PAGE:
Your lovely eek and your lovely riah

Your lovely eek and your lovely riah


Piccadilly Palare. Piccadilly Circus is right up the street from Trafalgar Square, and let me tell you, it’s a complete mess as far as foot and car traffic is concerned. [For my Boston friends–think the worst parts of Harvard and Kenmore Squares, multiplied. For the rest of you, think a smaller but equally tourist-heavy Times Square.] The plus side is that there’s a ginormous Waterstones Bookstore there that’s worth getting lost in.

St Martin in the Fields

St Martin in the Fields


St Martin in the Fields. Okay, it’s not exactly a lyric or Britpop reference, but any classical section of a record store worth its salt sells releases either recorded in this church or by its Academy. Taken from the same portico where I took the Trafalgar Square picture. It’s actually pretty amazing how many famous locations are in this spot–the National Portrait Gallery is around the corner, the theater district on the Strand is up the street, as is Whitehall Street, 10 Downing Street, Big Ben, and Westminster Abbey. You can easily hit all these stops in a half a day like we did.

On Sunday nothing opens late, the clock across the river chimes

On Sunday nothing opens late, the clock across the river chimes


Big Ben. Walking down Whitehall, it’s kind of interesting to come across the House of Commons because you’re busy looking at all the other government buildings in the area, when suddenly you’re at Parliament Square and OH HEY there’s all the famous buildings! The House of Commons itself is quite impressive in its Gothicness, and the clock tower makes its presence known as soon as you turn the corner onto Bridge Street. And yes, I did hear the chimes as we were walking down the street. Big Ben’s pretty damn loud, actually.

So why do you smile when you think about Earl's Court?

So why do you smile when you think about Earl’s Court?


Piccadilly Palare (again). Post-con, we stayed for a number of days over in Earl’s Court/Kensington. It’s an absolutely lovely area. The hotel was a bit pricey, but I adored it. Earl’s Court Road is filled with all sorts of stores, pubs and whatnot, and its Underground station is perfectly situated. Also note–that police box in the lower left corner behind the walk signal is indeed painted TARDIS blue on purpose. [Side note: the hotel has rooms both in its main building and its interconnected neighboring building, and it immediately reminded me of my years in Charlesgate and the 126-130 Beacon block of Emerson College’s former Back Bay ‘campus’. Our room was in the basement, in which we had to walk to the back of the building, take the rear stairs (or the elevator), take a corner and go up a short set of stairs, enter the basement of the other building, our room being on the left with the one window looking at the dead end of the mews.]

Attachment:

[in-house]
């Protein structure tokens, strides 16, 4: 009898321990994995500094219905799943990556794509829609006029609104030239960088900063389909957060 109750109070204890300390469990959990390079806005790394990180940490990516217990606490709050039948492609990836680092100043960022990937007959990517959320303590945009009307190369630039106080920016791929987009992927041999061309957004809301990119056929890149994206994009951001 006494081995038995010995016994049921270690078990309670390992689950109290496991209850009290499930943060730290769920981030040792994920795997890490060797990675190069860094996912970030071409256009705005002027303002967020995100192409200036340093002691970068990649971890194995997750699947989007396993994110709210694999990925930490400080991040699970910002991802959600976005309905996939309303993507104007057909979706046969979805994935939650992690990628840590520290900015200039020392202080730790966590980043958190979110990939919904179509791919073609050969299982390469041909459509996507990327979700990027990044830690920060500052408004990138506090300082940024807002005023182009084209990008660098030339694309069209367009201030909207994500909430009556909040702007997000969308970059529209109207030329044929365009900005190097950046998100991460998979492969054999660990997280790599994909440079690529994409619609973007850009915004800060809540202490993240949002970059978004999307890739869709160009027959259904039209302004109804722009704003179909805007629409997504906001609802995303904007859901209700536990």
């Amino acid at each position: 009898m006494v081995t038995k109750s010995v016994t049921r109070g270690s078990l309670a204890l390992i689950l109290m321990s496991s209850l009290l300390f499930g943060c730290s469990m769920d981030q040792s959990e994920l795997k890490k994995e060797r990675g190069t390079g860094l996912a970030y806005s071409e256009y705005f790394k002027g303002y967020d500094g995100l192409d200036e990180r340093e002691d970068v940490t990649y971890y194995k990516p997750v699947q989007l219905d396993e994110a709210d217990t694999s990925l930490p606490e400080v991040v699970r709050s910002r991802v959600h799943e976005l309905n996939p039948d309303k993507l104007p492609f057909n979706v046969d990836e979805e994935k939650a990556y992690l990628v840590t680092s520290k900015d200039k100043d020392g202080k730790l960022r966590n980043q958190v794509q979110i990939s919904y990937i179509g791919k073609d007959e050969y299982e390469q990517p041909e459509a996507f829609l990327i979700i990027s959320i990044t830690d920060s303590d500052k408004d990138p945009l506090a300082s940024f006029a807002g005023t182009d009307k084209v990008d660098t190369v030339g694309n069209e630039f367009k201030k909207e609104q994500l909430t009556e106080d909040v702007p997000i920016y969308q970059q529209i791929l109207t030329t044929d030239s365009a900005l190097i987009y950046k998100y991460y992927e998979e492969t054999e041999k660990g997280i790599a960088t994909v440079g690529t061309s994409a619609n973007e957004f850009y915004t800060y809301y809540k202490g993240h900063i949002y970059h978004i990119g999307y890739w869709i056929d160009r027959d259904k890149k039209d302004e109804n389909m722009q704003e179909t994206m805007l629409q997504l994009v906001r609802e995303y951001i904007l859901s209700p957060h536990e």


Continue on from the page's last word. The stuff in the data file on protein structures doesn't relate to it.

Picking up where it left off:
(I don't want to go to) Chelsea

(I don’t want to go to) Chelsea


(I Don’t Want to Go to) Chelsea. Actually, I do! Chelsea’s a little neighborhood right down the road from Kensington/Earl’s Court and was a lovely little area with many things to see and do. And we happened upon the football club grounds completely by accident!

More pictures and tunage soon! I promise I won’t take nearly as long to post next time!

U2’s Songs of Innocence: High Expectations and Low Opinions

Let’s get my first thought out of the way:

Music fans are a fickle lot.

Hear me out–I’ll admit right now that I’m one of them. I too have been one of those fans who brushed off a new release by a band because I couldn’t help but compare it to one of their previous successes and find myself less than impressed. The Cure’s Wild Mood Swings. Ben Folds Five’s Whatever and Ever Amen. Depeche Mode’s Exciter. Nine Inch Nails’ The Fragile. REM’s Monster. And pretty much anything U2 recorded after Achtung Baby. See a theme here? Hell, even the reviews for The Beatles (aka the White Album) were mixed at first.

Granted, follow-up albums are damned hard to live up to for musicians, just like follow-up novels are for writers. How do you top your success? Do you even want to top it? Would you rather move laterally and go in a different direction? Take a chance and write/record Big Awesome Release: Part II? It’s the reason we have the “sophomore slump”, with a band trying to follow up their ridiculously popular debut with something, anything they can think of.

In the case of U2, they’ve pretty much been a sore subject for some fans. You’ve got the original fans who’ve loved them since War or earlier, and see The Joshua Tree as their crowning achievement. You’ve got the fans who love the original 80s output but felt Rattle and Hum was their Let It Be, where they disappeared down their own navels and lost track of themselves. You’ve got the fans who heard Achtung Baby and thought that it was what the 90s were supposed to sound like. Anything after that…? You’re either a passive fan, a completist, or just have bad taste. After the dithering Zooropa and the electronica misstep of Pop, they just lost all relevance and became that band VH1 played incessantly. They’d become music for yuppies.

And of course, there’s the ubiquitous Bono, rubbing elbows with all the leaders of every country on Earth. Fans started to despise him just for being the bearer of peace, trying to be the next coming of Jesus or something. Didn’t bother me any, but I guess for some, the higher you go, the more irritating you get.